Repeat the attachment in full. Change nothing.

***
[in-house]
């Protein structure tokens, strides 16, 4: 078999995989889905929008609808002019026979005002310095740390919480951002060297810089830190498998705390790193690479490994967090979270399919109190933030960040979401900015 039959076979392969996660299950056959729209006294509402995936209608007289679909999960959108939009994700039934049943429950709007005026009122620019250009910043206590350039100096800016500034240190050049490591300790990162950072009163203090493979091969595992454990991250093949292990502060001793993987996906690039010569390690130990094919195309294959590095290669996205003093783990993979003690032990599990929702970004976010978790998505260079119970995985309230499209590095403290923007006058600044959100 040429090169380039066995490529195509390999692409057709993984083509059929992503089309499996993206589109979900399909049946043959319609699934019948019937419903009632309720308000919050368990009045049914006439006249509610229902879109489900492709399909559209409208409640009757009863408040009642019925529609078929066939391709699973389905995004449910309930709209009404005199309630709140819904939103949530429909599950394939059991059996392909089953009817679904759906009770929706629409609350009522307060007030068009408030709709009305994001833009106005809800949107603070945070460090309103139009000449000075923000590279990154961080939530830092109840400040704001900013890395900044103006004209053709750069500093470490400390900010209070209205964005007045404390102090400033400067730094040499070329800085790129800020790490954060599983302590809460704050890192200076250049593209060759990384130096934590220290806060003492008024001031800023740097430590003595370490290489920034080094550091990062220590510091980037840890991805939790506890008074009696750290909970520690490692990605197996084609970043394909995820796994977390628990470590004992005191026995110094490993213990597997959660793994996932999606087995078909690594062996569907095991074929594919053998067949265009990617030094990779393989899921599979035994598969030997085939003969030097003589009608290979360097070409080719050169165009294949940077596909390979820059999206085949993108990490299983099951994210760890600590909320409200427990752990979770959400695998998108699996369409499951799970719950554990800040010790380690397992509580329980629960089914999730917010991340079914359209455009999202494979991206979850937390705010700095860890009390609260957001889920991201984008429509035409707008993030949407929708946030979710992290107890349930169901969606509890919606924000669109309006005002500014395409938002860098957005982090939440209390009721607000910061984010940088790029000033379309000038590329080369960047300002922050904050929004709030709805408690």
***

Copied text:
[in-house]
């Protein structure tokens, strides 16, 4: 078999995989889905929008609808002019026979005002310095740390919480951002060297810089830190498998705390790193690479490994967090979270399919109190933030960040979401900015 039959076979392969996660299950056959729209006294509402995936209608007289679909999960959108939009994700039934049943429950709007005026009122620019250009910043206590350039100096800016500034240190050049490591300790990162950072009163203090493979091969595992454990991250093949292990502060001793993987996906690039010569390690130990094919195309294959590095290669996205003093783990993979003690032990599990929702970004976010978790998505260079119970995985309230499209590095403290923007006058600044959100 040429090169380039066995490529195509390999692409057709993984083509059929992503089309499996993206589109979900399909049946043959319609699934019948019937419903009632309720308000919050368990009045049914006439006249509610229902879109489900492709399909559209409208409640009757009863408040009642019925529609078929066939391709699973389905995004449910309930709209009404005199309630709140819904939103949530429909599950394939059991059996392909089953009817679904759906009770929706629409609350009522307060007030068009408030709709009305994001833009106005809800949107603070945070460090309103139009000449000075923000590279990154961080939530830092109840400040704001900013890395900044103006004209053709750069500093470490400390900010209070209205964005007045404390102090400033400067730094040499070329800085790129800020790490954060599983302590809460704050890192200076250049593209060759990384130096934590220290806060003492008024001031800023740097430590003595370490290489920034080094550091990062220590510091980037840890991805939790506890008074009696750290909970520690490692990605197996084609970043394909995820796994977390628990470590004992005191026995110094490993213990597997959660793994996932999606087995078909690594062996569907095991074929594919053998067949265009990617030094990779393989899921599979035994598969030997085939003969030097003589009608290979360097070409080719050169165009294949940077596909390979820059999206085949993108990490299983099951994210760890600590909320409200427990752990979770959400695998998108699996369409499951799970719950554990800040010790380690397992509580329980629960089914999730917010991340079914359209455009999202494979991206979850937390705010700095860890009390609260957001889920991201984008429509035409707008993030949407929708946030979710992290107890349930169901969606509890919606924000669109309006005002500014395409938002860098957005982090939440209390009721607000910061984010940088790029000033379309000038590329080369960047300002922050904050929004709030709805408690």